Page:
Life is about choices, some mundane, tea or coffee for instance, some important, to make contact with a friend, to choose to wait until we have more information about a a particular decision and, some crucial.
The Christian believes that the choices we make have not only temporal but, eternal consequences.
Lent is a time to evaluate our life choices and, the model for this is Jesus’ own temptation in the desert.
I sometimes think that we sanitize this part of Jesus’ narrative, failing to understand that He really was tempted, seriously, deeply tempted, to make the wrong choices. He was tempted to achieve power, status and glory in three ways:
- He was offered economic power. Just think how his entrepreneurial stock would sore if he took the route of turning stones into bread. And, ponder for a moment how easy it would be to justify this course of action as Holy, after all he would have been able to provide real, physical, food for an impoverished people. But, unlike the Feeding of the Five Thousand, such a feeding would be bereft of any spiritual content, or holiness. Acceptance of this temptation would have provided Jesus with the opportunity for self-delusion, he would have been able to feel good about a bad choice. The Devil’s first temptation is subtle, nuanced and clever.
- He was offered political power and again he rejected it. If he had accepted the temptation for political power,by jumping into the abyss and being saved by the angels He would have achieved instant fame. Through the spectacular He would have secured a following. His followers, however, would be limited those addicted to, or impressed by the spectacular and, the cult of the leader (sadly this phenomena is also a feature of religious life). Such followers could never have become true, world changing disciples, as again there would be no spiritual connection with their leader . The Christ of Palm Sunday would not have been possible. The three days of Easter could not have happened. The Devil’s second temptation is less subtle instead going straight to the heart of the human ego, he plays on the desire to be liked and followed, through what we do, rather than who we are. It is the equivalent of that most annoying of dinner party questions ‘what do you do?’
- He was offered religious power, through the practice of Devil worship. Instead Jesus chooses to worship God, even though He knows that this will lead Him to feel forsaken (in the Garden of Gethsemane). The third temptation is the most crude and, yet in many ways the most scientific for the Devil is a good anthropologist. He knows that human beings are designed to worship (after all he is the Devil largely because of his own worship choices) and that, and this is a sobering thought, our worship can only be directed in one of two directions, evil or good.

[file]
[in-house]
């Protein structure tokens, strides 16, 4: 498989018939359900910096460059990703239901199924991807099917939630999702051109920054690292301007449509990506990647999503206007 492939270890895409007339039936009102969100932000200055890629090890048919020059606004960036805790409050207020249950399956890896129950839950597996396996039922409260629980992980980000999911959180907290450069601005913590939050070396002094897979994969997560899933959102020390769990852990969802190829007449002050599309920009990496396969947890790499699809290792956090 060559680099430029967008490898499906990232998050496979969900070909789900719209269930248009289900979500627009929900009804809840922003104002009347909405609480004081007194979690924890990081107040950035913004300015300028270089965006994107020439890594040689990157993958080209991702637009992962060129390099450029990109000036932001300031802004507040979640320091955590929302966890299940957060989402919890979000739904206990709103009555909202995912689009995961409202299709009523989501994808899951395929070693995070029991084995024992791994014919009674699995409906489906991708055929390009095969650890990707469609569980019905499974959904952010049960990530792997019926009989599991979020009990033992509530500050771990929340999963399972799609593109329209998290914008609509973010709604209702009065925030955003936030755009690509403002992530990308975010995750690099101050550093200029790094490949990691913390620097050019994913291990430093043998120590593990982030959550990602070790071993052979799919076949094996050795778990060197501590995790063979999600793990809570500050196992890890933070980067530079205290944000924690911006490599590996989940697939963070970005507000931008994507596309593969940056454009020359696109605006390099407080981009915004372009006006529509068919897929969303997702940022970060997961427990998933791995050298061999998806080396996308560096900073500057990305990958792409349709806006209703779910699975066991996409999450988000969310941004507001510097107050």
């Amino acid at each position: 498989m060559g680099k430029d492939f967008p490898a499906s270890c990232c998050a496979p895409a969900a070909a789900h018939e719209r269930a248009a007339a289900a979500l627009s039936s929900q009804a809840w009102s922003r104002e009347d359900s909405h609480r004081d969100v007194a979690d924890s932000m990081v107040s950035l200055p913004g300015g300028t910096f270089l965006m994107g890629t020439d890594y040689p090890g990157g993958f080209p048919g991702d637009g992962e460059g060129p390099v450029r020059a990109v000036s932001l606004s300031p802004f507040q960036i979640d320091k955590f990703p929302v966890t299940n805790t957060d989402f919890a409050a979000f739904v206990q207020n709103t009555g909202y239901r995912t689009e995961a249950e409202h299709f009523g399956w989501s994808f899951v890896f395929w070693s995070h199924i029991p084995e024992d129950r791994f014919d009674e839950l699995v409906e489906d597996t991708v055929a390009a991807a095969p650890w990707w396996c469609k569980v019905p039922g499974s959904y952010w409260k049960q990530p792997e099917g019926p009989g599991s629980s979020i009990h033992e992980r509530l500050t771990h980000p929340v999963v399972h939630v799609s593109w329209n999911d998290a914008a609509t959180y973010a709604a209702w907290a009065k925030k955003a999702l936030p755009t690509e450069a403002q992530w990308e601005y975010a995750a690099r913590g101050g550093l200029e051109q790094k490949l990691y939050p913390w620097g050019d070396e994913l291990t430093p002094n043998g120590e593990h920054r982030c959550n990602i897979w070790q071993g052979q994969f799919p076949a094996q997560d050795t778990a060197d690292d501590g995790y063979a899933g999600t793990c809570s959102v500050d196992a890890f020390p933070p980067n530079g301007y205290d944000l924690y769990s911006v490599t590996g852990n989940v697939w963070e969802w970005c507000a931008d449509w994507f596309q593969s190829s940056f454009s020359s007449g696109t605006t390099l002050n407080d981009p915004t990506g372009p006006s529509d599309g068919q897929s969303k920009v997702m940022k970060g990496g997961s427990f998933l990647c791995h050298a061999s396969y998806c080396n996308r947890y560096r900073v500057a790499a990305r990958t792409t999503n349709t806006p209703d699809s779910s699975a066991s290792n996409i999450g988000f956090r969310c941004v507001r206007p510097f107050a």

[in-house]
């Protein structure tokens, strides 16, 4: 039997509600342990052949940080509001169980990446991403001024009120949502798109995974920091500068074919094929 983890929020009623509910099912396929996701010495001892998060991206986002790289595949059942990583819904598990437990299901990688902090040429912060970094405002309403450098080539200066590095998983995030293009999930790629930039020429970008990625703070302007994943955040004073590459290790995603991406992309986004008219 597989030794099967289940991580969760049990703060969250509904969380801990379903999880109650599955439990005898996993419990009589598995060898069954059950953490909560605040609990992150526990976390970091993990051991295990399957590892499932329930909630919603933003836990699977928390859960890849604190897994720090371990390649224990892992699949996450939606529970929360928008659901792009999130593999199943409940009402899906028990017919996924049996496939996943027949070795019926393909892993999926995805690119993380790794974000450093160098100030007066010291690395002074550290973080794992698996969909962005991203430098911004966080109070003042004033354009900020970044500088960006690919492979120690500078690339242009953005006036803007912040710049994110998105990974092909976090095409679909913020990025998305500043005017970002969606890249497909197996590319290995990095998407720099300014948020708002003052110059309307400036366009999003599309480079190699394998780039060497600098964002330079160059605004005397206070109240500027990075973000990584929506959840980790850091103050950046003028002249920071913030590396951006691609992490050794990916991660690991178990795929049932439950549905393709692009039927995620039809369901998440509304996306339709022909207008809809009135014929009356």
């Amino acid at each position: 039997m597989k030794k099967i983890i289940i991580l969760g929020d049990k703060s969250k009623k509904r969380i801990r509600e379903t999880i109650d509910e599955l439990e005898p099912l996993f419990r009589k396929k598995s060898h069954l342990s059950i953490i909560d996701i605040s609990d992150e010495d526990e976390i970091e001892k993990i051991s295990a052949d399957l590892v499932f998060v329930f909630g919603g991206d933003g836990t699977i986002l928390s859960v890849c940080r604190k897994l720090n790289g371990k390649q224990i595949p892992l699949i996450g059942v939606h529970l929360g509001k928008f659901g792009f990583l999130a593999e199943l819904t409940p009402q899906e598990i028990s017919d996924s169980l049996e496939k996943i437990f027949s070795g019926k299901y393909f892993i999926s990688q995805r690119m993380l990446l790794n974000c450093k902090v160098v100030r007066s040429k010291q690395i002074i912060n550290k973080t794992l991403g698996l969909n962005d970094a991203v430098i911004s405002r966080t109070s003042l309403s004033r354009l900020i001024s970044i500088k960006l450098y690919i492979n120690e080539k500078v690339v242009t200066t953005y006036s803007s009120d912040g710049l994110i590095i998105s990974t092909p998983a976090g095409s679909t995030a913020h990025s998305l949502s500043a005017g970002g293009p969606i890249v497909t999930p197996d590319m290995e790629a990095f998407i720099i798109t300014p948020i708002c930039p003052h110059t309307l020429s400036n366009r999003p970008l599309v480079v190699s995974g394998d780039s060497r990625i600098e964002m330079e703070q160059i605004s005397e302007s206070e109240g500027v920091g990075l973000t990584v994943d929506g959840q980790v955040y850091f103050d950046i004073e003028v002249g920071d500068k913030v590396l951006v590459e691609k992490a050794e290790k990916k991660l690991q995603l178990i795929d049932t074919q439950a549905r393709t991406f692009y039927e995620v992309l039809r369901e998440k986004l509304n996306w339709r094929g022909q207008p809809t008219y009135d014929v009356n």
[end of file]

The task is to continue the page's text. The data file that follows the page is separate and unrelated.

The consequences of Jesus’ rejection of His temptations are played out through the subsequent Gospel stories. He is able to feed people both physically and spiritually, He is able to provide a model for a different form of leadership, and He is able to accept His destiny, even though he knows that He will feel forsaken. The Easter story reveals the eternal consequences of Jesus’ choices. Ultimately His choices are salvific; both for Him, and us, His disciples.
Lent provides us with the opportunity, strengthened by His grace, to face down our temptations and, I guess, modern temptations can still be categorized as entrepreneurial, political or religious. I think that the desire for power is both the virtue (or vice)and, the engine of temptation. Jesus instead offers an ethic of self-sacrificial love.
One final thought, if you can bear it: just imagine Jesus had succumbed. What would have happened? I have a nagging suspicion that He might still have gone to the Cross, not willingly, but, in total rejection of His destiny, because the power that He exercised would still have been an affront to the Roman and Jewish leaders (the politicians and the religious leaders) but, that there would be no resurrection glory as His religious leader (the Devil) would have no interest in securing either His, or our, eternal destiny. Under this scenario Jesus would be no more that a figure of historical interest, just another example of someone who challenged the status quo for a brief period and, lost. Thanks be to God for Jesus real Lenten choices.
This Lent what choice will you, and your church make; power or love?
Do you agree that Lenten choices are salvific , both for ourselves and others?